While five-cent pieces have been called nickels in Canada for generations, the Victory Nickel was actually minted in bronze alloy (1943) because nickel was desperately needed for weaponry and armour plating. Working with other Mint officials, Shingles created a design that featured the now-iconic “V”, a flaming torch to represent sacrifice, and a coded patriotic message using Morse code to spell out “We win when we work willingly” around the edge of the coin.

    Victory Nickels were produced from 1943 to 1946, then retired in favour of the much more placid beaver once the war was done.

    "Gold is money, and nothing else" (JP Morgan, 1912)

    "“Those who sacrifice liberty for security/safety deserve neither.“(Benjamin Franklin)

    "I only golf on days that end in 'Y'" (DE59)
  • P0CKETCHANGEP0CKETCHANGE Posts: 2,157 ✭✭✭✭✭

    @DoubleEagle59 said:
    A true 'V' for Victory coin...............

    Another “true” V for Victory coin, but from the US Mint—the 2019-W American Legion commemorative.

    From the Mint’s website: “The obverse (heads) design commemorates the inception of the American Legion and its mission to serve America and its war veterans. The outer geometric rim design from the American Legion emblem, the Eiffel Tower, and V for victory, represent the formation of the organization in Paris in 1919 at the end of World War I.”

    Here’s an interesting question that seeing the Eiffel Tower on an American coin brings up—what other US coins, if any, depict a building that stands on foreign soil?


    (not my coin, it’s a CoinFacts example graded MS 70)

    Nothing is as expensive as free money.

  • cameonut2011cameonut2011 Posts: 10,050 ✭✭✭✭✭

    7 or 8

  • JimTylerJimTyler Posts: 2,990 ✭✭✭✭✭

    If we’re talking stupid I thought Washington DC was in Washington state until I was about 20. Should have paid better attention in school.

  • BryceMBryceM Posts: 11,679 ✭✭✭✭✭

    Copied from a post I made a long time ago:

    The V was not put on the Peace dollar to symbolize "Victory." In the classic Latin alphabet, V was used as both a consonant and a vowel. That's also why we use a "W" to symbolize "double-U". Our modern U didn't really make it to print until the 1600s.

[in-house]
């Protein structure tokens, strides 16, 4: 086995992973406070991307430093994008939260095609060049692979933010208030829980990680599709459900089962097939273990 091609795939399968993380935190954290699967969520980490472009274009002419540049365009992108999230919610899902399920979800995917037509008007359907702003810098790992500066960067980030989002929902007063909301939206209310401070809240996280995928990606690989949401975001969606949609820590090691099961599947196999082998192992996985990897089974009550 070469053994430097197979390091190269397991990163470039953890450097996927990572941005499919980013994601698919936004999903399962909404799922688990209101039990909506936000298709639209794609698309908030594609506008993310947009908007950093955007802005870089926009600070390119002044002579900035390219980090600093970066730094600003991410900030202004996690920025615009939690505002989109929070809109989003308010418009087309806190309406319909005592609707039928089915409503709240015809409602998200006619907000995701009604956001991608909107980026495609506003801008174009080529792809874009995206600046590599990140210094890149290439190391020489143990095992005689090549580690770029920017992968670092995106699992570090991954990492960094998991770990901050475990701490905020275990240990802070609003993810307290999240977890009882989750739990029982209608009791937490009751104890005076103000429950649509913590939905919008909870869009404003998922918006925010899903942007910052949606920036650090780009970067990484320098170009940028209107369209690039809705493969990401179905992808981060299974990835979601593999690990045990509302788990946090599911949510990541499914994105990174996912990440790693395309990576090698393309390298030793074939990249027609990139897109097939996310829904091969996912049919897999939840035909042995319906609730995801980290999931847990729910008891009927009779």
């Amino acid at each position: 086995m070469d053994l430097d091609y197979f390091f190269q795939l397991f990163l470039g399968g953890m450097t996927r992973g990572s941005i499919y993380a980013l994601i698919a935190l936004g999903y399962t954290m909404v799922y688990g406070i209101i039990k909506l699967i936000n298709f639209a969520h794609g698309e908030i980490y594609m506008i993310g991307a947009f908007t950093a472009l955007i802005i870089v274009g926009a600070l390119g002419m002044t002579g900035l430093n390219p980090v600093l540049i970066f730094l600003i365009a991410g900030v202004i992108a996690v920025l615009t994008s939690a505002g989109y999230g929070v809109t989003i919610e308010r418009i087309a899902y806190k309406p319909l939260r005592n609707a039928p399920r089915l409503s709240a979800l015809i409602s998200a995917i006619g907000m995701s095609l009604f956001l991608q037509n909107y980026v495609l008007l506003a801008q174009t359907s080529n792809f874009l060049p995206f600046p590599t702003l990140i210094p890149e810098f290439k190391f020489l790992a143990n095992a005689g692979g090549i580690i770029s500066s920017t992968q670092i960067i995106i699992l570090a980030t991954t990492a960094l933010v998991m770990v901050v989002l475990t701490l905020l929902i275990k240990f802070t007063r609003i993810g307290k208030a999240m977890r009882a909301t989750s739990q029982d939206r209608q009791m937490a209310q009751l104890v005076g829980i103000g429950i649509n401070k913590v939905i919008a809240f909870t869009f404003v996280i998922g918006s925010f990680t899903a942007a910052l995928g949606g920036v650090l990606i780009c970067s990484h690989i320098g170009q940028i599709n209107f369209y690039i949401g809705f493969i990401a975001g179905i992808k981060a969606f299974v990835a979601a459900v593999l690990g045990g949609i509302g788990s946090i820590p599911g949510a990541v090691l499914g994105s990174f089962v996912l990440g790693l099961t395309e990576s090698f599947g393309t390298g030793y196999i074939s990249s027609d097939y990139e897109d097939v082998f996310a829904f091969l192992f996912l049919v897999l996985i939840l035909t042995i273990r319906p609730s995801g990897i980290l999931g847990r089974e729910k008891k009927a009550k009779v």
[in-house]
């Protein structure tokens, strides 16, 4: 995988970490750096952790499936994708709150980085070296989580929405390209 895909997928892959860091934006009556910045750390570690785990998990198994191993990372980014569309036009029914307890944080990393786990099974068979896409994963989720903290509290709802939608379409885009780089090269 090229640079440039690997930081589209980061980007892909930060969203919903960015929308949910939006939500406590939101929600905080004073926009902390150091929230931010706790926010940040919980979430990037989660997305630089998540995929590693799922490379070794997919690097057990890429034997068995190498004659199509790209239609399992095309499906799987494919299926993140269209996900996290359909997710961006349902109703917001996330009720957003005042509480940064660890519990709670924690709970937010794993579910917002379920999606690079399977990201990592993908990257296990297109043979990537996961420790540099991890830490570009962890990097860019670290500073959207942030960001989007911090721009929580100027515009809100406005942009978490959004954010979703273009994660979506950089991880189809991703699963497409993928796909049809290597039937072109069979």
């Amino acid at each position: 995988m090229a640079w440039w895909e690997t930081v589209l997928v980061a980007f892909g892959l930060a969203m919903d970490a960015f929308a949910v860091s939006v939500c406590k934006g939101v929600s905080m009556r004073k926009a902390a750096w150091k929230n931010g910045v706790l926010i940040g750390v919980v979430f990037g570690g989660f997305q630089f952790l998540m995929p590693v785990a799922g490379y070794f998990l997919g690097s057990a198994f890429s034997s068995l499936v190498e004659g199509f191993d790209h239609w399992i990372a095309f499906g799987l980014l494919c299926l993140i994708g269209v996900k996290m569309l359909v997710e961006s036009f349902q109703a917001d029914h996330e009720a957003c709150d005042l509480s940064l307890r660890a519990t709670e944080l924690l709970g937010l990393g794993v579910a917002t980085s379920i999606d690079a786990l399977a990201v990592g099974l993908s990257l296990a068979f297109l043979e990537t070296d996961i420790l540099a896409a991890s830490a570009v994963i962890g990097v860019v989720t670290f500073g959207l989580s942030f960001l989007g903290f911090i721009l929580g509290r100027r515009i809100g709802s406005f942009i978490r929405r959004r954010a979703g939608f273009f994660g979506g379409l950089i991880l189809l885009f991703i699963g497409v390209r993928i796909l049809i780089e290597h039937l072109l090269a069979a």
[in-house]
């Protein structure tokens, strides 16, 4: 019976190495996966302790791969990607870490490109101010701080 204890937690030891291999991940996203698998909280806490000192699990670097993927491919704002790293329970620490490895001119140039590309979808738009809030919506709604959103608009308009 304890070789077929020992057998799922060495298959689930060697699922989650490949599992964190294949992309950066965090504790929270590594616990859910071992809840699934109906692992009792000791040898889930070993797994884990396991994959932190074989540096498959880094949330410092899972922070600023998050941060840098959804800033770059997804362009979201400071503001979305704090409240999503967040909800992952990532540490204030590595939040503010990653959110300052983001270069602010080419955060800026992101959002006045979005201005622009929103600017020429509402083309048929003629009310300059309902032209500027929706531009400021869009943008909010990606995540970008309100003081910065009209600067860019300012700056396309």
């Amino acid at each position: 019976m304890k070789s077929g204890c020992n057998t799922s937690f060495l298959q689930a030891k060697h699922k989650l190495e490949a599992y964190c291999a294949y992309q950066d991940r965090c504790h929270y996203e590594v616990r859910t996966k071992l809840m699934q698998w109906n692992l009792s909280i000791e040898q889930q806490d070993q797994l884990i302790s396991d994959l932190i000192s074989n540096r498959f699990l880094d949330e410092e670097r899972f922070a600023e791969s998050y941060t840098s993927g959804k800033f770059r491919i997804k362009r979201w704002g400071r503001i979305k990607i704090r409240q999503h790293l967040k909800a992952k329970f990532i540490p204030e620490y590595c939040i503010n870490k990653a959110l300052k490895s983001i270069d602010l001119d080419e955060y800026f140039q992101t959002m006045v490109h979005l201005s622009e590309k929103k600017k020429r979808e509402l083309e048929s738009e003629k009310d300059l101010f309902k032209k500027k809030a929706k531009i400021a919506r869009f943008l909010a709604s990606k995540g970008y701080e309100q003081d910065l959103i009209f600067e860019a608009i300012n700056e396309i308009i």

When an artist is trying to imply something from the classic period, they'll sometimes use symbolism like this.

    image

    From New York City:

    image

  • BillJonesBillJones Posts: 33,359 ✭✭✭✭✭

    I believe the Romans did not have a “U.” They used a “V” instead. The Peace Dollar were made with that in mind. I thought it was an error for a brief when I was 16.

    Retired dealer and avid collector of U.S. type coins, 19th century presidential campaign medalets and selected medals. In recent years I have been working on a set of British coins - at least one coin from each king or queen who issued pieces that are collectible. I am also collecting at least one coin for each Roman emperor from Julius Caesar to ... ?
  • anablepanablep Posts: 5,008 ✭✭✭✭✭
    edited January 1, 2024 11:03AM

    I remember as a young child I disliked Peace dollars immensely because of the V in TRVST and thus favored Morgan dollars. I was a strange kid, I suppose. I always assumed it was a Roman spelling rather than V for Victory thing.

    I've since come around on the V and love the Peace design.

    Always looking for attractive rim toned Morgan and Peace dollars in PCGS or (older) ANA/ANACS holders!

    "Bongo hurtles along the rain soaked highway of life on underinflated bald retread tires."


    ~Wayne
  • SapyxSapyx Posts: 1,957 ✭✭✭✭✭

    @BillJones said:
    I believe the Romans did not have a “U.” They used a “V” instead. The Peace Dollar were made with that in mind. I thought it was an error for a brief when I was 16.

    The Romans had a letter "U", they just wrote it like our letter "V". The Romans did not have a letter to represent the sound we use "V" to represent, as the "vvvvv" consonant does not exist in Latin. For words and names imported from barbaric non-Latin languages that used the "V" sound, the Romans typically used "F" - ironically, in the non-Latin-based Germanic languages, it's the other way around - the letter "V" is pronounced like the English "F".

    In Latin, "V" at the start of a word but before another vowel (like VICTORIA, or VABALATHVS) was pronounced more like the English "W", or "OO". So an ancient Roman saying the word "Victoria" would have sounded more like "Wictoria" to our ears. And the famous expression "VENI, VIDI, VICI" would have sounded more like "wenny, widdy, wicky" when Julius Caesar (pronounced "Yooleus Kaisar") originally said it.

    In writing Latin, the "Lombardic" shape of the letter "U" replaced the Classical "V" shape after the fall of the Roman Empire, when Latin was preserved primarily in the Church. The two separate English letters, the vowel "u" and consonant "v", slowly separated and took their current forms in the late Middle Ages.

    But in the neo-Classical revival period, when all things Roman became trendy again, people started randomly replacing the perfectly good "U" in English words with "V", just for art's sake. Which is why there are buildings all over the United States calling themselves the "COVNTY COVRT HOVSE".

    I find the usage of "U" and "V" on the Peace dollar particularly humorous: they replaced the "U" with Latin "V" in the English word "trust", but kept the "U" shape in the Latin words "pluribus" and "unum". If they're going to go around Latinizing everything, they probably should have started with the actual Latin. Literary purists must be grinding their teeth at that one.

    Waste no more time arguing what a good man should be. Be one.
    Roman emperor Marcus Aurelius, "Meditations"

    Apparently I have been awarded one DPOTD. B)